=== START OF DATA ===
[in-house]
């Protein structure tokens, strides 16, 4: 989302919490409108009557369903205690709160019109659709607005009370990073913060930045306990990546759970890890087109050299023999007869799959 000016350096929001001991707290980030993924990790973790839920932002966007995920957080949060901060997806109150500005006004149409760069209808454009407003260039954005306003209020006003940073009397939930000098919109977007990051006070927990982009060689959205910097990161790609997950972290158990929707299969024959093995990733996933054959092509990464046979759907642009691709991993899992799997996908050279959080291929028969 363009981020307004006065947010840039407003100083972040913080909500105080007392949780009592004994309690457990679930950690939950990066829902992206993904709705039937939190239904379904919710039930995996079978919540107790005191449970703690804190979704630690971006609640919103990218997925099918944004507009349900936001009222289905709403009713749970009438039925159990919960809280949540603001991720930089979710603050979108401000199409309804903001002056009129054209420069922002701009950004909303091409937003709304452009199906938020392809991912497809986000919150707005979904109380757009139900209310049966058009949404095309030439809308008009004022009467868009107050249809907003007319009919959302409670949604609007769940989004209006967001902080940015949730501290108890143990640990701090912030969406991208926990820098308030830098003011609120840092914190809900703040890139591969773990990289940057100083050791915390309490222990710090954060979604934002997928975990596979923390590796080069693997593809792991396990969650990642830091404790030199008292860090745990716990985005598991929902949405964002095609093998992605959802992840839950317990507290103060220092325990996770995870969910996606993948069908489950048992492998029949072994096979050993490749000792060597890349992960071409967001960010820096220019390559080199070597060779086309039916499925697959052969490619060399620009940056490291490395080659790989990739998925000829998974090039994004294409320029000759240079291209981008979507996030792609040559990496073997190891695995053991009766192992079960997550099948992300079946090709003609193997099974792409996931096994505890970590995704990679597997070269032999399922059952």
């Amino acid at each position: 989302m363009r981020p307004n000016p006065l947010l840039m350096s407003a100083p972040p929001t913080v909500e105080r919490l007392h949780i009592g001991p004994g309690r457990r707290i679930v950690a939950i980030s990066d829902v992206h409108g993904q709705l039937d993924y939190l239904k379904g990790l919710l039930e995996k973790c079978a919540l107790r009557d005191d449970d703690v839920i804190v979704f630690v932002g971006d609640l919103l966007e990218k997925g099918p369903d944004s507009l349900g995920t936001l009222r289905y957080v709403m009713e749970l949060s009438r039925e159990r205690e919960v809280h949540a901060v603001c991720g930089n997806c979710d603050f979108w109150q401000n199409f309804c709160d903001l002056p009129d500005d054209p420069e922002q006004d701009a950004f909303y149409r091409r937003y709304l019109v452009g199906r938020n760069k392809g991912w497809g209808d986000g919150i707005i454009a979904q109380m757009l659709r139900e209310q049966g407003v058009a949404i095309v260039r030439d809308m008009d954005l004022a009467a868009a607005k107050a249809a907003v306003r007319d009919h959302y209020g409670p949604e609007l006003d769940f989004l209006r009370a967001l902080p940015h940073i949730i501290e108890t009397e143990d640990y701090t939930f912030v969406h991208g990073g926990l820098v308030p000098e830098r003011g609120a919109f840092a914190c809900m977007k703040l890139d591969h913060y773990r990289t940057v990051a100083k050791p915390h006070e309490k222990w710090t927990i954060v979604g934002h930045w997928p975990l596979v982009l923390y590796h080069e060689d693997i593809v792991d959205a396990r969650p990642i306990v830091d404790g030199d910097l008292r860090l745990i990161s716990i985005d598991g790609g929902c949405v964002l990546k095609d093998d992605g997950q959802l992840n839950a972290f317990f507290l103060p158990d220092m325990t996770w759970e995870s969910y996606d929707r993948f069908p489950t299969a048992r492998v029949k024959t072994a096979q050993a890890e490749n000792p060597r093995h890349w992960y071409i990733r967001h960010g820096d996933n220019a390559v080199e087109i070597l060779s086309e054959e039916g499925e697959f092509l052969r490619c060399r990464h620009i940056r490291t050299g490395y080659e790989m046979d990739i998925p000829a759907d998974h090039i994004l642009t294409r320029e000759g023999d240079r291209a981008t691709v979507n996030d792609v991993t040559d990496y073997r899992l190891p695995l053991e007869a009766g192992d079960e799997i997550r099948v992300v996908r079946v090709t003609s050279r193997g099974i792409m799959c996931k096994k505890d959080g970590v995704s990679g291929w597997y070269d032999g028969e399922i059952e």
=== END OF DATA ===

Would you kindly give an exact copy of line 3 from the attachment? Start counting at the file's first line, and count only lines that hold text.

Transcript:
């Amino acid at each position: 989302m363009r981020p307004n000016p006065l947010l840039m350096s407003a100083p972040p929001t913080v909500e105080r919490l007392h949780i009592g001991p004994g309690r457990r707290i679930v950690a939950i980030s990066d829902v992206h409108g993904q709705l039937d993924y939190l239904k379904g990790l919710l039930e995996k973790c079978a919540l107790r009557d005191d449970d703690v839920i804190v979704f630690v932002g971006d609640l919103l966007e990218k997925g099918p369903d944004s507009l349900g995920t936001l009222r289905y957080v709403m009713e749970l949060s009438r039925e159990r205690e919960v809280h949540a901060v603001c991720g930089n997806c979710d603050f979108w109150q401000n199409f309804c709160d903001l002056p009129d500005d054209p420069e922002q006004d701009a950004f909303y149409r091409r937003y709304l019109v452009g199906r938020n760069k392809g991912w497809g209808d986000g919150i707005i454009a979904q109380m757009l659709r139900e209310q049966g407003v058009a949404i095309v260039r030439d809308m008009d954005l004022a009467a868009a607005k107050a249809a907003v306003r007319d009919h959302y209020g409670p949604e609007l006003d769940f989004l209006r009370a967001l902080p940015h940073i949730i501290e108890t009397e143990d640990y701090t939930f912030v969406h991208g990073g926990l820098v308030p000098e830098r003011g609120a919109f840092a914190c809900m977007k703040l890139d591969h913060y773990r990289t940057v990051a100083k050791p915390h006070e309490k222990w710090t927990i954060v979604g934002h930045w997928p975990l596979v982009l923390y590796h080069e060689d693997i593809v792991d959205a396990r969650p990642i306990v830091d404790g030199d910097l008292r860090l745990i990161s716990i985005d598991g790609g929902c949405v964002l990546k095609d093998d992605g997950q959802l992840n839950a972290f317990f507290l103060p158990d220092m325990t996770w759970e995870s969910y996606d929707r993948f069908p489950t299969a048992r492998v029949k024959t072994a096979q050993a890890e490749n000792p060597r093995h890349w992960y071409i990733r967001h960010g820096d996933n220019a390559v080199e087109i070597l060779s086309e054959e039916g499925e697959f092509l052969r490619c060399r990464h620009i940056r490291t050299g490395y080659e790989m046979d990739i998925p000829a759907d998974h090039i994004l642009t294409r320029e000759g023999d240079r291209a981008t691709v979507n996030d792609v991993t040559d990496y073997r899992l190891p695995l053991e007869a009766g192992d079960e799997i997550r099948v992300v996908r079946v090709t003609s050279r193997g099974i792409m799959c996931k096994k505890d959080g970590v995704s990679g291929w597997y070269d032999g028969e399922i059952e």